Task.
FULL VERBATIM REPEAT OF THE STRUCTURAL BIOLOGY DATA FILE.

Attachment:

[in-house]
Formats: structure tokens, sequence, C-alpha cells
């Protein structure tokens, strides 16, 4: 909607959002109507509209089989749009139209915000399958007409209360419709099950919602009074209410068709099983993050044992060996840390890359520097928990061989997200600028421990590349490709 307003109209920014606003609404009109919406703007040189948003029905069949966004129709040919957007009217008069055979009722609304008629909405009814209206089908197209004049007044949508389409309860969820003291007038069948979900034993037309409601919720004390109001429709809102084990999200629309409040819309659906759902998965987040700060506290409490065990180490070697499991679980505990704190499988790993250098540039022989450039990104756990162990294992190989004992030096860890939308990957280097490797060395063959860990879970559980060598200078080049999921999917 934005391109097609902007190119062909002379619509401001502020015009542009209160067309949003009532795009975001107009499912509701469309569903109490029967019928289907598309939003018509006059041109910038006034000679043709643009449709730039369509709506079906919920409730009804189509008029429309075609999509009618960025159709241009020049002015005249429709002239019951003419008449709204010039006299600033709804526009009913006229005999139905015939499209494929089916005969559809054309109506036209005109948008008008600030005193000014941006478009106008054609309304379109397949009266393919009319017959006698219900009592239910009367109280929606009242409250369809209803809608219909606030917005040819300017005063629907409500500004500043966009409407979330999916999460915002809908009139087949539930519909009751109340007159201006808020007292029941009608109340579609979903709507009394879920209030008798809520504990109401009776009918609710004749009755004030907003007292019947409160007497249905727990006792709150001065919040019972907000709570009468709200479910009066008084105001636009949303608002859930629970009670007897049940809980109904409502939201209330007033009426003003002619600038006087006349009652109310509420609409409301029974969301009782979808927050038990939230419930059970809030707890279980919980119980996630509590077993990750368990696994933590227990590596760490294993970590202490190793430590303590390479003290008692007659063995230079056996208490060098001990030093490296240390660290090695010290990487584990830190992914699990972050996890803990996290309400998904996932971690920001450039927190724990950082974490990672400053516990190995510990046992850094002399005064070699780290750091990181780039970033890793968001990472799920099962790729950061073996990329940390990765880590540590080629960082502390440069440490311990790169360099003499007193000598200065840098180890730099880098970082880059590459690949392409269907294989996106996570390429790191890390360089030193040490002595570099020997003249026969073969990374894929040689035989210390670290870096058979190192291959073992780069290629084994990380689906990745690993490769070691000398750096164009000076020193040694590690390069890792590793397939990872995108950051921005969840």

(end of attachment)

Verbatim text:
[in-house]
Formats: structure tokens, sequence, C-alpha cells
């Protein structure tokens, strides 16, 4: 909607959002109507509209089989749009139209915000399958007409209360419709099950919602009074209410068709099983993050044992060996840390890359520097928990061989997200600028421990590349490709 307003109209920014606003609404009109919406703007040189948003029905069949966004129709040919957007009217008069055979009722609304008629909405009814209206089908197209004049007044949508389409309860969820003291007038069948979900034993037309409601919720004390109001429709809102084990999200629309409040819309659906759902998965987040700060506290409490065990180490070697499991679980505990704190499988790993250098540039022989450039990104756990162990294992190989004992030096860890939308990957280097490797060395063959860990879970559980060598200078080049999921999917 934005391109097609902007190119062909002379619509401001502020015009542009209160067309949003009532795009975001107009499912509701469309569903109490029967019928289907598309939003018509006059041109910038006034000679043709643009449709730039369509709506079906919920409730009804189509008029429309075609999509009618960025159709241009020049002015005249429709002239019951003419008449709204010039006299600033709804526009009913006229005999139905015939499209494929089916005969559809054309109506036209005109948008008008600030005193000014941006478009106008054609309304379109397949009266393919009319017959006698219900009592239910009367109280929606009242409250369809209803809608219909606030917005040819300017005063629907409500500004500043966009409407979330999916999460915002809908009139087949539930519909009751109340007159201006808020007292029941009608109340579609979903709507009394879920209030008798809520504990109401009776009918609710004749009755004030907003007292019947409160007497249905727990006792709150001065919040019972907000709570009468709200479910009066008084105001636009949303608002859930629970009670007897049940809980109904409502939201209330007033009426003003002619600038006087006349009652109310509420609409409301029974969301009782979808927050038990939230419930059970809030707890279980919980119980996630509590077993990750368990696994933590227990590596760490294993970590202490190793430590303590390479003290008692007659063995230079056996208490060098001990030093490296240390660290090695010290990487584990830190992914699990972050996890803990996290309400998904996932971690920001450039927190724990950082974490990672400053516990190995510990046992850094002399005064070699780290750091990181780039970033890793968001990472799920099962790729950061073996990329940390990765880590540590080629960082502390440069440490311990790169360099003499007193000598200065840098180890730099880098970082880059590459690949392409269907294989996106996570390429790191890390360089030193040490002595570099020997003249026969073969990374894929040689035989210390670290870096058979190192291959073992780069290629084994990380689906990745690993490769070691000398750096164009000076020193040694590690390069890792590793397939990872995108950051921005969840």